PEOPLE v. HEDDERLY.*
Defendant, William D. Hedderly, was convicted of ten counts of grand theft. He waived a jury and was tried by the court.
Defendant was an agent of Pacific Mutual Life Insurance Company. He was convicted of taking $22,140 that had been deposited by him in a bank to pay insurance premiumes to the insurance company.
Proceedings were suspended as to Counts 1 through 10 of the amended indictment and defendant was granted probation, on condition that he spend six months in the county jail, and make restitution. He appeals from an order denying his motion for a new trial, and from the judgment of conviction.
One major defense has been emphasized and asserted by defendant at every stage in these proceedings: that there is a material variance between the indictment and the proof in the case.
The indictment charges the unlawful taking of money belonging to Pacific Mutual. Defendant contends that the money did not belong to that company.
To understand this defense it is necessary to set forth the relations of defendant, the insurance company, and the persons insured.
Defendant specialized in group insurance, particularly for trade associations. Associated Plumbing Contractors of California desired to secure health, accident, and other insurance, for plumbers employed by members of that association. So arrangements were made for the insurance company to carry the risk, and for the plumbers and members of the association to contribute moneys to pay the premiums therefor.
A trust was set up by indenture, appointing trustees to collect the premium money, and to pay it to the insurance company.
It was agreed among the insurance company, the groups, and defendant that defendant would collect the money, do the clerical work, billing, and general administrative work for trustees of several such groups.
The shortage here involved was in money collected by defendant from the Associated Plumbers group and from the Western States Meat Packers Association, and deposited by defendant in a trustee account in Crocker First National Bank of San Francisco.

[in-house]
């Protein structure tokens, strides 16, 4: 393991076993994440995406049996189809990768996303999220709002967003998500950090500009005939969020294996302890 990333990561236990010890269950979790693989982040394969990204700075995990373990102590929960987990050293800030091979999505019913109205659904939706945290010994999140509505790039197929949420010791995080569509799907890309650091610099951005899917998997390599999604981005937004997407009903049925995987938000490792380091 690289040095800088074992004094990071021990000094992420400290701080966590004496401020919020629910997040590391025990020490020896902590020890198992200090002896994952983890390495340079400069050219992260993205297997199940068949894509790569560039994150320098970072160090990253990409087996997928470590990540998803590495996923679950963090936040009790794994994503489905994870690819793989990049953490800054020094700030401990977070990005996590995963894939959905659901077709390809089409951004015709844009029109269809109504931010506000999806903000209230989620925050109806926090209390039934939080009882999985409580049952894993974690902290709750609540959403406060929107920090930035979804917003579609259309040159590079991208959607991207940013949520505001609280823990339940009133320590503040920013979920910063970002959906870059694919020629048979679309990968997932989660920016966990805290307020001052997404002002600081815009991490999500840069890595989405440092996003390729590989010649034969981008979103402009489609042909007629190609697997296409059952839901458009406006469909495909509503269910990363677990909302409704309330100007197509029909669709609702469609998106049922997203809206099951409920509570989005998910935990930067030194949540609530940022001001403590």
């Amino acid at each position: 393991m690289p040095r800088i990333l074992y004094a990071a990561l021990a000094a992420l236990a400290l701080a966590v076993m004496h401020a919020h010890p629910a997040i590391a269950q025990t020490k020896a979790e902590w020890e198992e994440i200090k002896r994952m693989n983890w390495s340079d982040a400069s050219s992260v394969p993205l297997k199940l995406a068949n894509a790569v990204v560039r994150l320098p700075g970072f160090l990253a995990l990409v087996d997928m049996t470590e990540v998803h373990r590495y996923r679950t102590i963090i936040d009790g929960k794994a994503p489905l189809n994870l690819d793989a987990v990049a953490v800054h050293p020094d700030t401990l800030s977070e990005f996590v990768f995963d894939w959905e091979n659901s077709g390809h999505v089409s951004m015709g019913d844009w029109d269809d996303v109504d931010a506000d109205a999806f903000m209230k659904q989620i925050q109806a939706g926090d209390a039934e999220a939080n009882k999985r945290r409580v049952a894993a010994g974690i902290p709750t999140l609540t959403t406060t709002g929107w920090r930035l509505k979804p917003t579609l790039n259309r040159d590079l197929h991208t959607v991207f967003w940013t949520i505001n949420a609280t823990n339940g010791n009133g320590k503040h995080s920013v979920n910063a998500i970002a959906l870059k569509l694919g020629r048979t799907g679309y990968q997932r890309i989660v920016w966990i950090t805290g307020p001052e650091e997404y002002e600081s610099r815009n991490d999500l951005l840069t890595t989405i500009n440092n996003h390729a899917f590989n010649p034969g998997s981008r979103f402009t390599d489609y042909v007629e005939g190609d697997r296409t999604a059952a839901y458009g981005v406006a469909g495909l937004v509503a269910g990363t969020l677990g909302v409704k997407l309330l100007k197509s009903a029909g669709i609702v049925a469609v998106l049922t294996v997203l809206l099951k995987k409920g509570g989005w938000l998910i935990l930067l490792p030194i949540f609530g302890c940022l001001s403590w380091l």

It was agreed between defendant and the insurance company that he would be paid 5% for his services in writing the insurance, and 3% more for his services in collecting the premium money.
So, argues the defendant, under the facts in this case he cannot possibly be guilty of grand theft because:
(a) The offense, if any, was embezzlement. An indispensable element of embezzlement is that the person defrauded must have been the owner of, and have title to, the property involved, and
(b) Title to the money here in question was in the trustees for the groups insured and was not in the insurance company at all.
This contention is untenable for the following reasons:
Defendant was entrusted with, and had under his control property belonging to the insurance company, within the meaning of Section 506 of the Penal Code. This section provides that every person who fraudulently appropriates property of another to any use or purpose not in the due and lawful execution of his trust is guilty of embezzlement. Section 506a declares that every such person who collects money shall be deemed to be an agent for the person for whom he collects it.
Section 1730 of the Insurance Code provides that all funds received by any person acting as an insurance agent, broker, or solicitor, life agent of any type, are held by such person in his fiduciary capacity. ‘Any such person who diverts or appropriates such fiduciary funds to his own use is guilty of theft and punishable for theft as provided by law.’ The signature card of the trustee account, over defendant's signature, recited: ‘The above account is maintained under the provisions of Section 1730 of the Insurance Code of California.’
A similar contention was made in People v. Applegate, 91 Cal.App.2d 163, 204 P.2d 689. In that case it is said:
‘The main point here raised, i. e., that the inforamtion was defective because the evidence showed that ownership of the money placed in defendant's hands was in the landowners rather than the Association, appears to us to be more technical than real. * * * (91 Cal.App.2d at page 171, 204 P.2d at page 694.)
‘It is conceded that the property here involved (the money) was not owned by defendant or his Corporation. He did not have title thereto. He merely held it as a trustee as between the owners and the Association. * * * (91 Cal.App.2d at page 172, 204 P.2d at page 694.)